Elections shape up with ballots set

Elections shape up with ballots set

By Lauren Wied, Shayne Woodard and J Pete Laney
TAD government relations

The 30-day candidate filing period – when individuals who intend to run for any elected office in this state must formally file paperwork with their respective party – ran from Nov. 11 to Dec. 11. While there were a lot of fireworks throughout the 30-day period, the Dec. 11 deadline was a relatively quiet day. A breakdown of what you can expect on the ballot follows. Early voting for the March 6, 2018, primaries opens Feb. 20.

At the top of the ballot, Gov. Greg Abbott is running for a second term. He faces no serious opposition in the primary. On the Democratic side of the ticket, the race will be crowded with 10 candidates, including two prominent names: Dallas County Sheriff Lupe Valdez and Andrew White, the son of late former Gov. Mark White.

All other Republican statewide elected officials also are seeking reelection.

A breakdown of their races:

  • Gov. Dan Patrick faces no serious opposition in the primary or general election.
  • Attorney General Ken Paxton faces no opposition in the primary and faces no serious opposition in the general election.
  • Comptroller Glenn Hegar faces no opposition in the primary and no serious opposition in the general election.
  • Railroad Commissioner Christi Craddick faces Weston Martinez in the primary. Martinez ran an unsuccessful bid for a seat on the commission last year.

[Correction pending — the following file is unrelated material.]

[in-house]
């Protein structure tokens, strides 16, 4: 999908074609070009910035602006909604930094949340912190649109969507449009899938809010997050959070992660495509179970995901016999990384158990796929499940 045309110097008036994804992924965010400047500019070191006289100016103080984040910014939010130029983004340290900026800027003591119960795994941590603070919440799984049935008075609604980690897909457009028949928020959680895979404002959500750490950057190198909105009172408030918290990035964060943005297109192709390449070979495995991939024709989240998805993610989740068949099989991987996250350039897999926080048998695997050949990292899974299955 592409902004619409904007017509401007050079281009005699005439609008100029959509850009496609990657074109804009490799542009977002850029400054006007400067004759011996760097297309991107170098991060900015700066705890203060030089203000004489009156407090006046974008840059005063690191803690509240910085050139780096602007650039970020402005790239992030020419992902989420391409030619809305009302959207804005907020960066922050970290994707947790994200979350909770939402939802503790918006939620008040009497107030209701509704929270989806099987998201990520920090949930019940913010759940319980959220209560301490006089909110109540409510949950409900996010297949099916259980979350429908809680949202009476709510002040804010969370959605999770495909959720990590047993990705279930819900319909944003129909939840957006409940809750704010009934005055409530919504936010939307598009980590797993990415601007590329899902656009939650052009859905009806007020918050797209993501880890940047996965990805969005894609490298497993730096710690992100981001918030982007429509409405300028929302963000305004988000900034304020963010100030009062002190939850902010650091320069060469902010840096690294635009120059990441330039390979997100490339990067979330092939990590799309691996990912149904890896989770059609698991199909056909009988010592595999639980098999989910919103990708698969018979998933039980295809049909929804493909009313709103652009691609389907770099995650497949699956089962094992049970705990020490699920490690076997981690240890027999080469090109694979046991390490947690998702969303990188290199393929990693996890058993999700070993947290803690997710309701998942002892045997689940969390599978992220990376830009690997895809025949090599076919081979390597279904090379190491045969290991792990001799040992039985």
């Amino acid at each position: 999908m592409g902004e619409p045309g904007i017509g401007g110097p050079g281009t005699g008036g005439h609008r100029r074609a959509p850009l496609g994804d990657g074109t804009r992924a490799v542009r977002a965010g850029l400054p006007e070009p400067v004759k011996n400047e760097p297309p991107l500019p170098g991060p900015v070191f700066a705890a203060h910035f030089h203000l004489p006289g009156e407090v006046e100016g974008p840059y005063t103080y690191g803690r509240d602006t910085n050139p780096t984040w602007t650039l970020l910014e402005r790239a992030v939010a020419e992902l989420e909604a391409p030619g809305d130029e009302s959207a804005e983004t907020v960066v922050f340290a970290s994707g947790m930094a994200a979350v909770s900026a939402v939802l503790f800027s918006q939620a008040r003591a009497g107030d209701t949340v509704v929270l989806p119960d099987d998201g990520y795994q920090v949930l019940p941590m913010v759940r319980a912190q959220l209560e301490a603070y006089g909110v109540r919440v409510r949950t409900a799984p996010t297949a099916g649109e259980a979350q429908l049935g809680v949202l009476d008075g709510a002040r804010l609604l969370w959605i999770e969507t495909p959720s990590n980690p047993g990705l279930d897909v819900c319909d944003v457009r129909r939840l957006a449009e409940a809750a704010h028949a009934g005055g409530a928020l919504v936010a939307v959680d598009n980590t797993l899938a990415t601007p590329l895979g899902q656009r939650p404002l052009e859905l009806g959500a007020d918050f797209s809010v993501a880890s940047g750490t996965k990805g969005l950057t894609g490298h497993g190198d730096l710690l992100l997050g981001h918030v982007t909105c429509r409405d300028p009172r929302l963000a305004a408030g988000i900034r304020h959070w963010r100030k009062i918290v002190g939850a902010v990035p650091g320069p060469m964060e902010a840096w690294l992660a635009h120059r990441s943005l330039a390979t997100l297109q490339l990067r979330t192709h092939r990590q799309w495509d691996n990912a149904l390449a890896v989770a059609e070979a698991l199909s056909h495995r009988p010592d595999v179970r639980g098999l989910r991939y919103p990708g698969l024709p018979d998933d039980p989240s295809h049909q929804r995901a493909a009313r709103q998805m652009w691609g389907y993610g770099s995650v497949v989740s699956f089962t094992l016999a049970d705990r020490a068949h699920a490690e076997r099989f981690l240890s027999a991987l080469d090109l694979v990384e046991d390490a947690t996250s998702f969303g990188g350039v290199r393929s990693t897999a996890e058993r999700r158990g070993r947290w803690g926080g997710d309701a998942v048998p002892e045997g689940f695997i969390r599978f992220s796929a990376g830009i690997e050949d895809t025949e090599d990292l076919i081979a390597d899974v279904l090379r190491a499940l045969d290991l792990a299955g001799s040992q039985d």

• Agriculture Commissioner Sid Miller faces two primary opponents: longtime lobbyist Trey Blocker and Jim Hogan, who in 2014 ran for the office as a Democrat.
  • Land Commissioner George P. Bush faces his predecessor, Jerry Patterson, in the primary.

The Texas Congressional delegation will see a significant change after this year’s elections. Five Texas U.S. House members announced their retirement: Sam Johnson, Jeb Hensarling, Joe Barton, Lamar Smith and Gene Green. Another, Democrat Beto O’Rourke, will vacate his seat to challenge U.S. Sen. Ted Cruz.

In the Texas Senate, there is only one open seat. Van Taylor is seeking election to Sam Johnson’s open Congressional seat. One senator, Sylvia Garcia, has a free run for Congressman Gene Green’s vacated seat. If she wins, there will be another open seat in the Texas Senate. If not, her Senate term does not expire until 2021.

Six Republicans and one Democrat in the Senate have primary challengers. Three notable races include: Bob Hall faces State Rep. Cindy Burkett; Craig Estes has two primary challengers – State Rep. Pat Fallon and church restorer Craig Carter; and Kel Seliger faces two challengers – former Midland mayor Mike Cannon (who also challenged Seliger in 2014 but eventually lost by five percentage points) and Amarillo restaurateur Victor Leal.

In the Texas House, 13 members will retire or run for higher office. Those include: Lance Gooden (running for Jeb Hensarling’s vacated Congressional seat); Byron Cook (retiring); Leighton Schubert (retiring); Mark Keough (retiring); Jason Isaac (running for Lamar Smith’s vacated Congressional seat); Larry Gonzales (retiring); Larry Phillips (retiring); Jodie Laubenberg (retiring); Pat Fallon (challenging state Sen. Craig Estes); Helen Giddings (retiring); Cindy Burkett (challenging state Sen. Bob Hall); Joe Straus (retiring); and Kevin Roberts (running for Ted Poe’s vacated Congressional seat). A total of 27 House Republican incumbents and 17 House Democrat incumbents have primary opposition.

The 2018 primary election is shaping up to be interesting – stay tuned!




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